Russian tennis superstar Maria Sharapova became a UNDP Goodwill Ambassador in February 2007. While she addresses on global issues in her role as Goodwill Ambassador, she also places a special focus on the Chernobyl nuclear disaster recovery and development efforts in a region often lacking in resources and which is of special personal significance for her.
In August 2008 a US $210,000 scholarship program for young people from Chernobyl-affected areas of Belarus was launched. The program is a joint initiative of the Maria Sharapova Foundation and UNDP. The scholarships are enabling 12 financially disadvantaged students from Chernobyl-affected regions to pursue studies in the fine arts at two leading universities in Belarus. Sharapova’s foundation has also contributed $100,000 to youth-oriented projects in the Chernobyl-affected regions of Belarus, the Russian Federation, and Ukraine. After visiting the projects in 2010, Sharapova donated $250,000 to expand a UNDP-supported programme that provides sports and physical activities for youth in the area affected by the 1986 Chernobyl nuclear disaster.
“I am so glad to be able to see these inspiring children and the wonderful projects that my Foundation and UNDP have been supporting for the past two years“, said the tennis star. “They are definitely a good example of how local communities can overcome the ‘victim syndrome’, take greater control over their lives and build productive futures for themselves.”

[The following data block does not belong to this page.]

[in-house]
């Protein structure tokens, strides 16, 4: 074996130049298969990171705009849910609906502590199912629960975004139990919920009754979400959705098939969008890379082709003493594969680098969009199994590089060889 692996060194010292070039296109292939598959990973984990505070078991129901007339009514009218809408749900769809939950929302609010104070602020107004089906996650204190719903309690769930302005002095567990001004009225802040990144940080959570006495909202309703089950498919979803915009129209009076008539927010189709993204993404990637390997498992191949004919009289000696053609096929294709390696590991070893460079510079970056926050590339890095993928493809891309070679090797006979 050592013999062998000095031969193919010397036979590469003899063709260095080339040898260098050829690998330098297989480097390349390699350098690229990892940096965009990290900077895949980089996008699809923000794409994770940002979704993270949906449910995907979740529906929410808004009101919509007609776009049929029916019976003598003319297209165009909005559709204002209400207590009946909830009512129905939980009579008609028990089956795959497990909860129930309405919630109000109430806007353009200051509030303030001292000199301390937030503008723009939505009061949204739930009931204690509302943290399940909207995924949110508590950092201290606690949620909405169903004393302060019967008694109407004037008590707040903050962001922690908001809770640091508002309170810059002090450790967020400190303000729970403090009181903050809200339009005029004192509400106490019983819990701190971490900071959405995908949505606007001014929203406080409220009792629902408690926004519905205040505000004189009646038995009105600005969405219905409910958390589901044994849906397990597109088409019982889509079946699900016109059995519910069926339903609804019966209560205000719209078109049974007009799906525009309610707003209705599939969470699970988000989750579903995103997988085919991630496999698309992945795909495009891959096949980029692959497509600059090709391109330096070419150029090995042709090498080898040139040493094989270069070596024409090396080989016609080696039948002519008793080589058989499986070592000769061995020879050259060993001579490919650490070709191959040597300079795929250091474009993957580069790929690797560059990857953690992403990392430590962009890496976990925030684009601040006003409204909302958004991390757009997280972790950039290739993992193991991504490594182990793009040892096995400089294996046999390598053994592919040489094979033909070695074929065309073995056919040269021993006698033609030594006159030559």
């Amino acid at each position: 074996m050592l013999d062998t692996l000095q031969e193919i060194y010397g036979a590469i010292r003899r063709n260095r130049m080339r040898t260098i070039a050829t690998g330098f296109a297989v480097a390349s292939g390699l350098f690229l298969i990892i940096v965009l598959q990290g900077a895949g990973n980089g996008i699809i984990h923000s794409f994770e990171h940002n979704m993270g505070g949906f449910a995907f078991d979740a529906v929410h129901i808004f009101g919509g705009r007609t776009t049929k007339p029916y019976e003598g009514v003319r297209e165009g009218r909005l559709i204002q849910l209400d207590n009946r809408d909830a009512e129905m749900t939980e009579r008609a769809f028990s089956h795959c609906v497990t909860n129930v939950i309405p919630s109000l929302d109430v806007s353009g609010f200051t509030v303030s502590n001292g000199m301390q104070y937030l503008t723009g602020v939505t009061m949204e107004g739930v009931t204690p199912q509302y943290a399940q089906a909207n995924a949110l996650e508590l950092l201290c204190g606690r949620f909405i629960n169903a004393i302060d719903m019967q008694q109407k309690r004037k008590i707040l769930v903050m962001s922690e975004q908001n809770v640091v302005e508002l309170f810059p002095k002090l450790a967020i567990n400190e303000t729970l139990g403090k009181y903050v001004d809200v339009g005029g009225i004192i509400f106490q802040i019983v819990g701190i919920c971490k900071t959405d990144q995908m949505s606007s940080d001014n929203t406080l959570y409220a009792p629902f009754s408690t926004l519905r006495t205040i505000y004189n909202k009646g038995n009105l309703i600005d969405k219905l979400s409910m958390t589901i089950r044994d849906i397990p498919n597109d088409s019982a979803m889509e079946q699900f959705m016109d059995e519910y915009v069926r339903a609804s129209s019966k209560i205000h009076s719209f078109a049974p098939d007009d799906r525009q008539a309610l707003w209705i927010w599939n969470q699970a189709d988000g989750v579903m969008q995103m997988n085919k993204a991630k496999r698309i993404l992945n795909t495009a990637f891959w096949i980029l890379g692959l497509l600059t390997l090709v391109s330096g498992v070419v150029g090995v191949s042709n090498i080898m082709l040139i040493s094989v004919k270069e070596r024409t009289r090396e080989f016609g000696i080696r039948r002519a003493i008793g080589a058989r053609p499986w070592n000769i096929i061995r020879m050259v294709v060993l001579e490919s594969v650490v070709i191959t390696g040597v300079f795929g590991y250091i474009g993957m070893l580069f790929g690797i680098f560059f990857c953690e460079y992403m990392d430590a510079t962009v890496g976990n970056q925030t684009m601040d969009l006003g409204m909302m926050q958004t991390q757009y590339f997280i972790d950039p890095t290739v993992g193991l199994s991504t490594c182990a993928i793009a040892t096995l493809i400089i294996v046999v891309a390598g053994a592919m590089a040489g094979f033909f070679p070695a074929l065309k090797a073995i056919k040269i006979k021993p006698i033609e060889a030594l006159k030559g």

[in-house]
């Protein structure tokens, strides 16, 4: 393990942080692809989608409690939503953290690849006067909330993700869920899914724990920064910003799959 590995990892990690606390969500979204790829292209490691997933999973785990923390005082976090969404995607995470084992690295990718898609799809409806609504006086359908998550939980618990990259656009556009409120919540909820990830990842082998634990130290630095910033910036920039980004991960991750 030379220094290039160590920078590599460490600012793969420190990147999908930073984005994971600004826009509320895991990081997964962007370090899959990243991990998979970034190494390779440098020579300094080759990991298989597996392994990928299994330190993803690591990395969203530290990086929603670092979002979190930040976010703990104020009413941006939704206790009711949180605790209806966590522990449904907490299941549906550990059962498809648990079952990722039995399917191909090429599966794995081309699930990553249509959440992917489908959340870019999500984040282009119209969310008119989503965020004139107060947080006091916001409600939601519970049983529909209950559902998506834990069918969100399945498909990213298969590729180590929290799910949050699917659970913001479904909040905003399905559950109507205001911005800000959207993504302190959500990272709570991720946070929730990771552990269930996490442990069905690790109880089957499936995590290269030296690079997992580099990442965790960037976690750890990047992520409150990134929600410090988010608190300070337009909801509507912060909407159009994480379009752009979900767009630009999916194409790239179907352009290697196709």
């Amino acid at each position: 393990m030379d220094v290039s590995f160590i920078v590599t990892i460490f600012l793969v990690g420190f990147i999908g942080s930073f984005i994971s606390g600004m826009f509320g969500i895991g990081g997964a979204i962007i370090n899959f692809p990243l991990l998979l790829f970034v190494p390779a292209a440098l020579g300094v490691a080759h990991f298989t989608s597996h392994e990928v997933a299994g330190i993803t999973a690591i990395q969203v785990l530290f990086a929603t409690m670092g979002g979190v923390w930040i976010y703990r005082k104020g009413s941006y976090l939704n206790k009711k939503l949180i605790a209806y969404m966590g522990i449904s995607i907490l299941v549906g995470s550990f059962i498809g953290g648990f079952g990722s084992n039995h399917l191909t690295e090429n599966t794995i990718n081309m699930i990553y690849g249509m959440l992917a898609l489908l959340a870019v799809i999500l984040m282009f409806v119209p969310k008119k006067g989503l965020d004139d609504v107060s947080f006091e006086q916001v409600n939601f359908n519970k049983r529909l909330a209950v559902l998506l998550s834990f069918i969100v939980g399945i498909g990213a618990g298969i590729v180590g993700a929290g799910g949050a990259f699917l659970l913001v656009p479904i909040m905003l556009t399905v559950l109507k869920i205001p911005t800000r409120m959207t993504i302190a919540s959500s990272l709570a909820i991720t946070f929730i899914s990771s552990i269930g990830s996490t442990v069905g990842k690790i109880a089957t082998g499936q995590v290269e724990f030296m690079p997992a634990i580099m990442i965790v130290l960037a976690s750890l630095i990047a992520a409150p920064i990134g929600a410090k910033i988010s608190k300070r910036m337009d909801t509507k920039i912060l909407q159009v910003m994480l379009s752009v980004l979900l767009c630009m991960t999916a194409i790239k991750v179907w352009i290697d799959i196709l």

In 2008, she teamed up "Against Poverty" with National Basketball Association star LeBron James on a UNDP advertisement to garner support for achieving the eight Millennium Development Goals (MDGs). World-renowned photographer Patrick Demarchelier photographed both stars for this series of advertisements. The ad has been published pro bono in major international newspapers and magazines, including the Financial Times, Vanity Fair and in-flight magazines. Maria Sharapova also supports activities related to the Chernobyl Anniversary.
Maria Sharapova also featured in poster campaigns like the UN “Seal the Deal” climate change campaign launched for the 2009 Copenhagen Climate Change Conference and the UNDP women’s empowerment campaign “When women win, we all win.”
Sharapova was born in 1987 in Siberia, after her family fled Gomel in the wake of the Chernobyl accident. After two years in Nyagan, the family moved to the Black Sea town of Sochi, Russia. In 1995 Sharapova left Russia to study tennis in the United States. In 2004 she won her first Grand Slam title at Wimbledon and was named Women’s Tennis Association player of the year. In 2006 she won the U.S. Open and, in 2008 she won the Australian Open.
In January 2014 Maria Sharapova was ranked World No. 3 by the Women's Tennis Association (WTA) and was the top Russian player. Highlights of 2013 include winning Indian Wells and Stuttgart and reaching the final at the French Open and the semis of the Australian Open.